Retail Update - powered by LebensmittelZeitung
Retail Update - powered by LebensmittelZeitung

Hello, dear reader!
Yesterday it was speculation, today it is fact: Sainsbury's buys Argos for GBP 1.3 billion. More mega deals are about to take place with a Chinese chemical giant poised to acquire Swiss agriculture company Syngenta and Germany's Baywa ready to take a majority share in a Dutch fruit business. Online retailer Ocado, on the other hand, still waits for a partner. 

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Asia & South Pacific
Aldi shakes up Adelaide   Hundreds of bargain hunters have flocked to the opening of the first Aldi store in South Australia, while independant retailer Foodland gears up for the competition (paywall) by adding 22 stores over five years. However, the German discount powerhouse doesn't see any need to fine-tune its business model. ▪
E-commerce expansions with Ebay   Australian e-commerce player Bigcommerce has partnered with Ebay to offer customers Down Under an inventory platform to list and monitor their products +++ Over in China, transactions on Alibaba’s imported goods retail platform, Tmall Global, enjoy a rising demand for overseas goods. ▪
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ChemChina wants Syngenta   The state-owned Chinese chemical giant is set to buy the Swiss pesticide manufacturer for around US$ 42 billion. The deal would make ChemChina the world’s largest supplier of pesticides. Last year, agriculture company Monsanto failed to merge with Syngenta despite relentless efforts. ▪
europe
Anticipated acquisitions    Sainsbury's has finally reached an agreement with Home Retail Group to acquire Argos for GBP 1.3 billion and become a combined food and non-food empire to challenge its rivals +++ Meanwhile, Germany’s Baywa Group plans to expand into the exotic fruit business and take over a majority share in TFC Holland  for EUR 28.7 million. ▪
Ocado stays optimistic   The British online grocer, which just posted its second year of profits, is confident it will sign multiple overseas technology deals, despite missing out on its target of securing the first one in 2015. Meanwhile, Ocado-boss Tim Steiner has rejected rumours (paywall) that Amazon would like to acquire his company. ▪
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Good times for luxury goods   The world’s largest luxury group, LVMH, beat expectations during the last three months of 2015, as resilience in Europe, Japan and the United States helped compensate for weakness in China. Traffic at the group's stores in France was almost back to normal after the November attacks in Paris. ▪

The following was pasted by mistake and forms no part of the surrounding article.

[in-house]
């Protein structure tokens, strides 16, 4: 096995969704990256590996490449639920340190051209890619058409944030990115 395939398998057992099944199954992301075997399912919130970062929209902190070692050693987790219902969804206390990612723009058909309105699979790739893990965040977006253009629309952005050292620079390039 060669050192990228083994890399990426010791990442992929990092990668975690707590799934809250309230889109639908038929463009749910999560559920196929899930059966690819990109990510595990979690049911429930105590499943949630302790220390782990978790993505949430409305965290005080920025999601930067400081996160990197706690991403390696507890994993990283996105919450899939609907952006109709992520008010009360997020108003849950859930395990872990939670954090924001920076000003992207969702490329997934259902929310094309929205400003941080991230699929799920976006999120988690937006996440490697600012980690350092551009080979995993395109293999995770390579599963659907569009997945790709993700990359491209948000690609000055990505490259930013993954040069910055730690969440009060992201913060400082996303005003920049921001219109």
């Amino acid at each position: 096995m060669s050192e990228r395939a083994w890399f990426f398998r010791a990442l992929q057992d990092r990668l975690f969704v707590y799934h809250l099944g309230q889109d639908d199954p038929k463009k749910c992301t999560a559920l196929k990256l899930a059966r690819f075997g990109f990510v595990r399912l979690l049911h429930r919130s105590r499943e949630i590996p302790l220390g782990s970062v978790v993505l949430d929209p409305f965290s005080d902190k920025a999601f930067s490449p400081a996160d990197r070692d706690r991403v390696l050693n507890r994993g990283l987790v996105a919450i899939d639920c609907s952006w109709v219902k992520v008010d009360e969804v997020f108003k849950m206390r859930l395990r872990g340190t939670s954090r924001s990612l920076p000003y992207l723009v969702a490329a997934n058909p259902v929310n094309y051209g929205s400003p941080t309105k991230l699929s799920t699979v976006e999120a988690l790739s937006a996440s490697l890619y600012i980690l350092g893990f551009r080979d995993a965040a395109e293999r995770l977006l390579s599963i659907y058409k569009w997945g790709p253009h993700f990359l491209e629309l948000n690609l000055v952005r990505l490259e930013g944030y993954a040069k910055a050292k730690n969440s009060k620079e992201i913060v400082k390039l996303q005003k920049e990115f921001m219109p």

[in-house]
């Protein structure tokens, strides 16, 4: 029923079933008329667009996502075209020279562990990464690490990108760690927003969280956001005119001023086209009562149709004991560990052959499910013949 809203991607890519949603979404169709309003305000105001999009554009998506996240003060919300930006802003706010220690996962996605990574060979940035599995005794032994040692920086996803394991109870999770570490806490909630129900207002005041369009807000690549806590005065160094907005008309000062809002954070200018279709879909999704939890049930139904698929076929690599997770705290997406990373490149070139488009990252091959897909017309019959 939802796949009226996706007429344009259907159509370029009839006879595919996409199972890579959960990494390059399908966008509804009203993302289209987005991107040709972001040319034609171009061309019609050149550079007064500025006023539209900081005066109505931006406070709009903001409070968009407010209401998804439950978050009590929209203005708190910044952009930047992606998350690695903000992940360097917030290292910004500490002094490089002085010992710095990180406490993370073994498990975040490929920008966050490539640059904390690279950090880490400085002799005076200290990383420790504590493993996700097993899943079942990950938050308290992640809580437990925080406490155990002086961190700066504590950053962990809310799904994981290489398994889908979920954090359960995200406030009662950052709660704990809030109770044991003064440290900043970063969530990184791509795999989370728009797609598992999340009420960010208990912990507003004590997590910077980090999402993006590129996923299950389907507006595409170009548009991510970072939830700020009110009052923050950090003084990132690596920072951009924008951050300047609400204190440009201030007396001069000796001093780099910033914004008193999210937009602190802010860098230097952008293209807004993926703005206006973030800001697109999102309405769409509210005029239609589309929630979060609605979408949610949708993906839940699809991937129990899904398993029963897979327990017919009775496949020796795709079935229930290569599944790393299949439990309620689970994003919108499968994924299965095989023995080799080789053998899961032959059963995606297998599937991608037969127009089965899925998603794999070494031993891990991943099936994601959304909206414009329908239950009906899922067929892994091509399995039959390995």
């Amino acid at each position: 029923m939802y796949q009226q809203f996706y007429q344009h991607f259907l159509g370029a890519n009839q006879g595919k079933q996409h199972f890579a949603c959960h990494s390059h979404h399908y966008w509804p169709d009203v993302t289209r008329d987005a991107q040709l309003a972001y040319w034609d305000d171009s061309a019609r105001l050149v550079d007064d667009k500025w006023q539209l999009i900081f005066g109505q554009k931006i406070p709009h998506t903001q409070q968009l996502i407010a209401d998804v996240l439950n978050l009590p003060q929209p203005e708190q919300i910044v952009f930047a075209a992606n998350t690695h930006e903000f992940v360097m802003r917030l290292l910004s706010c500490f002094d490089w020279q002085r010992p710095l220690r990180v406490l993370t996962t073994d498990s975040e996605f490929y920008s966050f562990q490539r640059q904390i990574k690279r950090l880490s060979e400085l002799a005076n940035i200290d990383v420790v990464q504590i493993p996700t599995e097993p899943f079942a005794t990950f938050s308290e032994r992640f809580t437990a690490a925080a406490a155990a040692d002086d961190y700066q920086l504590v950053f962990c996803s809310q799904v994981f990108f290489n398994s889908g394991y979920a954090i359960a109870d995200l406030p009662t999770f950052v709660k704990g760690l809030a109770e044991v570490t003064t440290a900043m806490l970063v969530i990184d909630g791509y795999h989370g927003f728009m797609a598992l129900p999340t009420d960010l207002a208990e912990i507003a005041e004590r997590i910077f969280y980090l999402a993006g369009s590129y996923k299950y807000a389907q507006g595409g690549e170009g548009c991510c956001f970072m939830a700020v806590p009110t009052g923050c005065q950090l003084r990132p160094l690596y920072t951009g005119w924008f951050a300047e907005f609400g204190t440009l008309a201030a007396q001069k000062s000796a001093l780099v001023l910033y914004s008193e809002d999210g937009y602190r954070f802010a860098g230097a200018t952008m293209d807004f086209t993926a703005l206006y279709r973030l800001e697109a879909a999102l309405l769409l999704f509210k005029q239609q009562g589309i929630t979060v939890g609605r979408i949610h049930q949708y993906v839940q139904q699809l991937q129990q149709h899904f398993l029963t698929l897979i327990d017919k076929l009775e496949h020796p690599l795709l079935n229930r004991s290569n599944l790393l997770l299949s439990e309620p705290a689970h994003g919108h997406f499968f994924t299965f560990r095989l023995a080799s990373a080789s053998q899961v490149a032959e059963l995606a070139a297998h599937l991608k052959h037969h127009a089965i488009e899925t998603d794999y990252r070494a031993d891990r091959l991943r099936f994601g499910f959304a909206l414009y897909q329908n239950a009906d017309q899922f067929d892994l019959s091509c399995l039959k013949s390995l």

usa & canada
Total Produce buys in California   The Irish multinational produce company has announced that it has acquired a 65% stake in Progressive Produce, a Los Angeles-based grower, packer and distributor of conventional and organic produce to the retail, wholesale and foodservice sectors in the US and Canada. ▪
Amazon thinks brick-and-mortar   After having opened its first physical store in its home town Seattle last year, the online giant plans to open up to 400 book stores according to Sandeep Mathrani, CEO of mall giant General Growth Partners. However, Amazon has not confirmed the openings. ▪
Expanding footprints   Seattle-based specialty outdoor retailer REI is on the move and plans to open new stores in New York and Florida, while Lakeland-based supermarket operator Publix heads norths to enter its seventh state and has signed leases for its first stores in Virginia. ▪
Sustainability matters
Preventing waste   Over the past 20 years, packaging has effectively delivered on sustainability including economic, environmental, and social learnings, according to a ‘study of packaging efficiency as it relates to waste prevention’ by ULS (Use Less Stuff). ▪
Cutting costs   A joint project, called 'True Cost of Food', aims to educate consumers at the point of sale about how best to keep food supplies sustainable +++ Over in Canada, retailer Sobeys is set to encourage healthy eating by reducing prices on many produce items at its stores. ▪

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